2022 Federal Election Series. Part 1: What does the recent history of small business ministers and shadow ministers tell us?

“The Morrison government is the best friend small business can have,” says Stuart Robert, the Minister for Employment, Workforce, Skills, Small and Family Business.

Meanwhile, his Labour counterpart Richard Marles described Labour as the party of small business claiming “the Morrison government has taken the small business for granted for too long”.

With the election less than 3 weeks away, who can small business owners believe or is it time to switch to the minor parties or independents?

theBankDoctor’s Election Series aims to assist small business owners form a considered view as to which is the best party for small business. The Series comes in four parts:

Part One: What does the recent history of small business ministers & shadow ministers tell us?

Part Two: What have the major parties actually done for small business?

Part Three: What are small business owners likely to get from the next government and is this what they really need?

Part Four: Is the Coalition or Labour the best party for small business or are the minor parties and the independents a better alternative?


One of the most telling measures of how committed the political parties really are about the small business sector is how they have prioritised small business in their ministries and shadow ministries over the years. An analysis of the period since 2010 sheds light on this.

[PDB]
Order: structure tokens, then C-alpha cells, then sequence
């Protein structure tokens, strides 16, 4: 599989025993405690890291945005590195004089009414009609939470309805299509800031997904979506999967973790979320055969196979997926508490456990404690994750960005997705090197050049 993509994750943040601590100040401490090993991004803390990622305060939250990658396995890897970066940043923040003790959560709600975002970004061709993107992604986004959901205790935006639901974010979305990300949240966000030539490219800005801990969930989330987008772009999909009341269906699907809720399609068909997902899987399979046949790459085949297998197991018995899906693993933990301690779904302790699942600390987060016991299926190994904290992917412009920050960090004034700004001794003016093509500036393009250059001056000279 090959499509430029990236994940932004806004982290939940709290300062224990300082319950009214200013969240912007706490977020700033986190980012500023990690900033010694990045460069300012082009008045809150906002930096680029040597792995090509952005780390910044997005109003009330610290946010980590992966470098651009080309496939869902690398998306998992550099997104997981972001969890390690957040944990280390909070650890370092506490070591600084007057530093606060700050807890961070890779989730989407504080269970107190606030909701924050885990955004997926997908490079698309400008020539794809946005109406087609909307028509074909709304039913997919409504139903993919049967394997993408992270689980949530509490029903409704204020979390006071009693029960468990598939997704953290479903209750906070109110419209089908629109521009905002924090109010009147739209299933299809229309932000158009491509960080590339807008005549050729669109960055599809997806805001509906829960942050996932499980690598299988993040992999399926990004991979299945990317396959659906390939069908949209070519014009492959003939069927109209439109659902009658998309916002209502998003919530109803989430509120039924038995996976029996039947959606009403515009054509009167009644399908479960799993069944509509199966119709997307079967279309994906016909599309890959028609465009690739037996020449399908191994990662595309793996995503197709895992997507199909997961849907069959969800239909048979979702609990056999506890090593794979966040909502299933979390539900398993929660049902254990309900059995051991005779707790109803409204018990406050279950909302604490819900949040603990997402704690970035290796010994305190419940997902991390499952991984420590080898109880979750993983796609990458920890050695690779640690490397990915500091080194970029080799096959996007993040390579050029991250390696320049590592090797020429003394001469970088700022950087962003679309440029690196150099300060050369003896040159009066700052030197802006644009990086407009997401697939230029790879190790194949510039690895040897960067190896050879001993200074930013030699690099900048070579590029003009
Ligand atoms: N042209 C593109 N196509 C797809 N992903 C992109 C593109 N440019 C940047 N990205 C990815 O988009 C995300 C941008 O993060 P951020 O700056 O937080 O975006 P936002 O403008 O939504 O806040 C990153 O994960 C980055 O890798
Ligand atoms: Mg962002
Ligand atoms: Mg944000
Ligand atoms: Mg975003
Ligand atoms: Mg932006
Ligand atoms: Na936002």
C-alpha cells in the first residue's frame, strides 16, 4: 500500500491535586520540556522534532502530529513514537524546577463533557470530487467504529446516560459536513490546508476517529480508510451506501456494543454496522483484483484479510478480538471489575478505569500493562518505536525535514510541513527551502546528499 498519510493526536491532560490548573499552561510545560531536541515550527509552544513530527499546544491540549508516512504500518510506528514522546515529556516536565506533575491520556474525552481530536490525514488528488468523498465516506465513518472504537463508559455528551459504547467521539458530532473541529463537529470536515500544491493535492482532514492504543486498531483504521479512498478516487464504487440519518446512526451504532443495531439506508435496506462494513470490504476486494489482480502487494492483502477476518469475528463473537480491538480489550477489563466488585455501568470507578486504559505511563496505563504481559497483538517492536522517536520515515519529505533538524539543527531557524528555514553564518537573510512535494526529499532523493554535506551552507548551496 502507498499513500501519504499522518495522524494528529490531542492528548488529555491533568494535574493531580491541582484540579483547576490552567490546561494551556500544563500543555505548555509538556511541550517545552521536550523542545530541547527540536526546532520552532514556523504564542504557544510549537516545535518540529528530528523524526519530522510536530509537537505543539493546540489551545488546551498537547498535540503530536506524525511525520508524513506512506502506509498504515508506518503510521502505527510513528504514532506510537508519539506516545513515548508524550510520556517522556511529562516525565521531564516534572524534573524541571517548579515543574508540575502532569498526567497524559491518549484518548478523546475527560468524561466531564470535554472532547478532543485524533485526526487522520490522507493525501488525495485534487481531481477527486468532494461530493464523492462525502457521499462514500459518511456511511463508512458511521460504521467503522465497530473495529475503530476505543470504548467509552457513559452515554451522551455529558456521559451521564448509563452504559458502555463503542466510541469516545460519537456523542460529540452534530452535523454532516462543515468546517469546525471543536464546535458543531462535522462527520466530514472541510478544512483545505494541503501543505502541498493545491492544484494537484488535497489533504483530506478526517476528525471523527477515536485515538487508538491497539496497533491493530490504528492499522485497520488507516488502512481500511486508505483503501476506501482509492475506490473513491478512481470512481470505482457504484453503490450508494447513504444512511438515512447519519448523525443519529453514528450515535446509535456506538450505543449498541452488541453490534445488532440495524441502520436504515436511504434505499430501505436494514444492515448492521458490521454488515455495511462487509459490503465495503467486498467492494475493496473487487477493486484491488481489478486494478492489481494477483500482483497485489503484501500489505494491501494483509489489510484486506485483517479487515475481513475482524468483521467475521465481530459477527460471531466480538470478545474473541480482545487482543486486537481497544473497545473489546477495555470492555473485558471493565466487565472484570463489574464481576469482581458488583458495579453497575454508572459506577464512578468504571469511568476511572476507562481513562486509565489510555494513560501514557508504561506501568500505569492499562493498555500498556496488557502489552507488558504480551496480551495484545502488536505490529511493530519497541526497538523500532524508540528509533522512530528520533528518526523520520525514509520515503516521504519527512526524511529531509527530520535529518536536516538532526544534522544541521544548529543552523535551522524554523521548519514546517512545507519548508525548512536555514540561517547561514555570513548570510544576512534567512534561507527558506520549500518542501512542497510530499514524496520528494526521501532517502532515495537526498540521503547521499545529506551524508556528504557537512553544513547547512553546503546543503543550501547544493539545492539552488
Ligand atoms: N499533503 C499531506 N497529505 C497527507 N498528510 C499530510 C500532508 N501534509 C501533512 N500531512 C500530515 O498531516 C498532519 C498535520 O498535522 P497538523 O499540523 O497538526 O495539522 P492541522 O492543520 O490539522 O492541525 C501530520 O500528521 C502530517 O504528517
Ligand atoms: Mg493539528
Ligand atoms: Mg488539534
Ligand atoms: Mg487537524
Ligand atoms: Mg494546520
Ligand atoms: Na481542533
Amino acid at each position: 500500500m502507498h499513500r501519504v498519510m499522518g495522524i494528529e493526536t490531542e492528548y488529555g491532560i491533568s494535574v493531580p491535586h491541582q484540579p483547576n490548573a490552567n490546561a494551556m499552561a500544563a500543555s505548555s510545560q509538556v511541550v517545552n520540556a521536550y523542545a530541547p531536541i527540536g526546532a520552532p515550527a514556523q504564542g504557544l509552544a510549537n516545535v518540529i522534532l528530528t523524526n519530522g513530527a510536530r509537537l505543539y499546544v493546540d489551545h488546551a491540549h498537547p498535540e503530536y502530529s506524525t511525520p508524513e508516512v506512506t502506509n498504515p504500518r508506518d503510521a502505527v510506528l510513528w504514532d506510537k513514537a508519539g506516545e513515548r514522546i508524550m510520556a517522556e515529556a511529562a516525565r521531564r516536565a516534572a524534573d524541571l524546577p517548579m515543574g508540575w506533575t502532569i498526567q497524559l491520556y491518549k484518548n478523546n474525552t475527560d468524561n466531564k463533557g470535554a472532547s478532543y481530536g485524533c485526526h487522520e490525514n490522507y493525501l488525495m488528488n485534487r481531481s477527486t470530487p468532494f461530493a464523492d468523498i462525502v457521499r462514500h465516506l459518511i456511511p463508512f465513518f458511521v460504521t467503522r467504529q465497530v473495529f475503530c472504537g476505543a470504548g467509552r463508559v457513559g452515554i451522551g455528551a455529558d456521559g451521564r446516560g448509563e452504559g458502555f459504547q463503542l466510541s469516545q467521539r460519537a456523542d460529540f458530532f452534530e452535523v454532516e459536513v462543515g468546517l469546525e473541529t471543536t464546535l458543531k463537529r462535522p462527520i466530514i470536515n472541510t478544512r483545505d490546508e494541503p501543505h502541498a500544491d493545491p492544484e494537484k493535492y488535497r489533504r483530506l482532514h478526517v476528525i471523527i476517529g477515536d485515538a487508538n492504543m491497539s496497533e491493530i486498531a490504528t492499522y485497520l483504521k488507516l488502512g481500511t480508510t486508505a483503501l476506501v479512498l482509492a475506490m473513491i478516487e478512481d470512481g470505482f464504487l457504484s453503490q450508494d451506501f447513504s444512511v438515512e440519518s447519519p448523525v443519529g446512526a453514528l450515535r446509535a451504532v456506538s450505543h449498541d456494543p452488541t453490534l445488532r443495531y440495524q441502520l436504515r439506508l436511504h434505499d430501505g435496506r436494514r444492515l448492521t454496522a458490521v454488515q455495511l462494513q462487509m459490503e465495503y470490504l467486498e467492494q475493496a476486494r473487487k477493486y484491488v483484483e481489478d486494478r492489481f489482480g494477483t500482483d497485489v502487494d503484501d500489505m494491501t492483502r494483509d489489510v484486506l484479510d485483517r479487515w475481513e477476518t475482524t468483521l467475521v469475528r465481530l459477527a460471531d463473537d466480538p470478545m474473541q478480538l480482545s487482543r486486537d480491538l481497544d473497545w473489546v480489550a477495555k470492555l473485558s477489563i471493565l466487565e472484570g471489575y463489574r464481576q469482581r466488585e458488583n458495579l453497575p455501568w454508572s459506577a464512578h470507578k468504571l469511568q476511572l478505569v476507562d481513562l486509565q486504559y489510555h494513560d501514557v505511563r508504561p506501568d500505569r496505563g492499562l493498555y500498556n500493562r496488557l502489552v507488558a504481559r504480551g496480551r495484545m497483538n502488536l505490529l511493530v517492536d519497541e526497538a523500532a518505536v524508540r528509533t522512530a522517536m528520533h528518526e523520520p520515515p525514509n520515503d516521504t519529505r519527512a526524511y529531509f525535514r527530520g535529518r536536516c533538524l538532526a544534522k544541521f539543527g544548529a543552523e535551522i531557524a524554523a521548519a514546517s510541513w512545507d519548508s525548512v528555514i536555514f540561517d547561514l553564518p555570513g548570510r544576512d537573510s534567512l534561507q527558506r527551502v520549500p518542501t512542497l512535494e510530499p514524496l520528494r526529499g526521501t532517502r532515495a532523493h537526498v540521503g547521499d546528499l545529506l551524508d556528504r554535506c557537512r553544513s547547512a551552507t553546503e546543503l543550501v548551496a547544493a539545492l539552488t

In the 9 years since Tony Abbot came to power, the Liberal coalition has had 6 ministers for small business with an average term of 18 months. The longest serving minister was Michaelia Cash at 31 months.

Only 2 of the 6 ministers, Bruce Billson and Michael McCormack, acted solely as Minister for Small Business. Billson was the only minister who held no other portfolio responsibilities and was also a member of cabinet. He was in the job for 2 years until September 2015 when Malcolm Turnbull overturned Tony Abbott.
McCormack, the only member of the National Party to hold the small business portfolio in government or opposition, was not in cabinet during his 15 months as Minister for Small Business.